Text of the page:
In an article about "American Theater's Failure of Nerve" published six months ago in LA Weekly, theater critic Steven Leigh Morris condemns the contemporary stage — and the Pulitzer machine in particular — for failing to embrace unorthodox and uniquely theatrical work while boosting more easily digestible fare. Speaking of last year's Pulitzer winner by David Lindsay-Abaire, Morris writes: "The Rabbit Hole is an emblem of the kind of finely crafted, polished, entertaining, emotionally vivid, mildly thoughtful (but not too heady), palatable, and ultimately forgettable experiences that constitute most new plays on our national stages." I think this description perfectly fits the 80-minute HBO special that is The Crowd You're in With. It's a great pity, because some of Gilman's other plays, most notably The Sweetest Swing in Baseball (which the Magic produced in 2005), give us a pungent taste of the playwright's wide-ranging dramatic imagination.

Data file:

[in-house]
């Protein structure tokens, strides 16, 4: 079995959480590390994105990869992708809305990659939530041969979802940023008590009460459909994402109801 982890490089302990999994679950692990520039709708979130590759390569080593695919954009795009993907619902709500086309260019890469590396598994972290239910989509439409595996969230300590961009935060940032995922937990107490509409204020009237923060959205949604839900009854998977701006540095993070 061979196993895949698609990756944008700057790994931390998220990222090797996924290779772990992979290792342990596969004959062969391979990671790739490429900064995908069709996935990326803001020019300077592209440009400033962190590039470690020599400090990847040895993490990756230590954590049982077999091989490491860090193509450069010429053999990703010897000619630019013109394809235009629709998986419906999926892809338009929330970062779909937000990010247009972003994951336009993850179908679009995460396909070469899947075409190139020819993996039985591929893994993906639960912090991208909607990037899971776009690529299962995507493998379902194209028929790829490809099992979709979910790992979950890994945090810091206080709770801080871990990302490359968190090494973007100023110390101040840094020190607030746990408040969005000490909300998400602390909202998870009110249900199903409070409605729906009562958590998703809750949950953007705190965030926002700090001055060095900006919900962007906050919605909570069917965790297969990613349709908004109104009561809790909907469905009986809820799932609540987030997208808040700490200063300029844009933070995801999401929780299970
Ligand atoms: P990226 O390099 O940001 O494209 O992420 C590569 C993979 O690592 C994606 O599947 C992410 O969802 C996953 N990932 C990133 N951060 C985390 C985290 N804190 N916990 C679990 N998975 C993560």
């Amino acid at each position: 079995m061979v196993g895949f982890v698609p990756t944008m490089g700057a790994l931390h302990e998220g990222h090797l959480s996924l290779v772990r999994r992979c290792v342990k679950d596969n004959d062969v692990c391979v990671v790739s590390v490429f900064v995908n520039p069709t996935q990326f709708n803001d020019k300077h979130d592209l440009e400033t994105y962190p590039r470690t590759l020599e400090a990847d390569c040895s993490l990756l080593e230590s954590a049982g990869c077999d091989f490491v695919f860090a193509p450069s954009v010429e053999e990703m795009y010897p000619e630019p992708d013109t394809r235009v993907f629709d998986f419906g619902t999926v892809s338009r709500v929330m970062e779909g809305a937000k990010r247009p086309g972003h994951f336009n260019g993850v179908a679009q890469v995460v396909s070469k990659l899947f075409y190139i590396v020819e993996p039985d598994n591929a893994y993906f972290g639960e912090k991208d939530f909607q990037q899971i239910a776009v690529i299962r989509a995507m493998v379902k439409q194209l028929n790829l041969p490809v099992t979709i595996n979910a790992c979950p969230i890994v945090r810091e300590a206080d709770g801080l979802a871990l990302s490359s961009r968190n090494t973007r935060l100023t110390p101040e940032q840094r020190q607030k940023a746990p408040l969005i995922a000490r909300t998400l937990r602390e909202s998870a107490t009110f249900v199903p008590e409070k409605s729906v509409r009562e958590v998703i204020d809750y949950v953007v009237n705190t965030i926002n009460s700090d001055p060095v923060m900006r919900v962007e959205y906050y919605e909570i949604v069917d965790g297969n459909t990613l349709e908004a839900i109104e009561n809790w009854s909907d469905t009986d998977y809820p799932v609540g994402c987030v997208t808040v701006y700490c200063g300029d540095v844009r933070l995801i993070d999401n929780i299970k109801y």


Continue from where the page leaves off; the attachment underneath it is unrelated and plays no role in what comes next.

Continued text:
On second thought, maybe the term "Chekhovian" befits a play as uninspiring as The Crowd You're in With. Associating the drama with the work of another dramatist is as good a way as any to fill in a blank space. After all, it takes a truly memorable work of art to eschew comparison.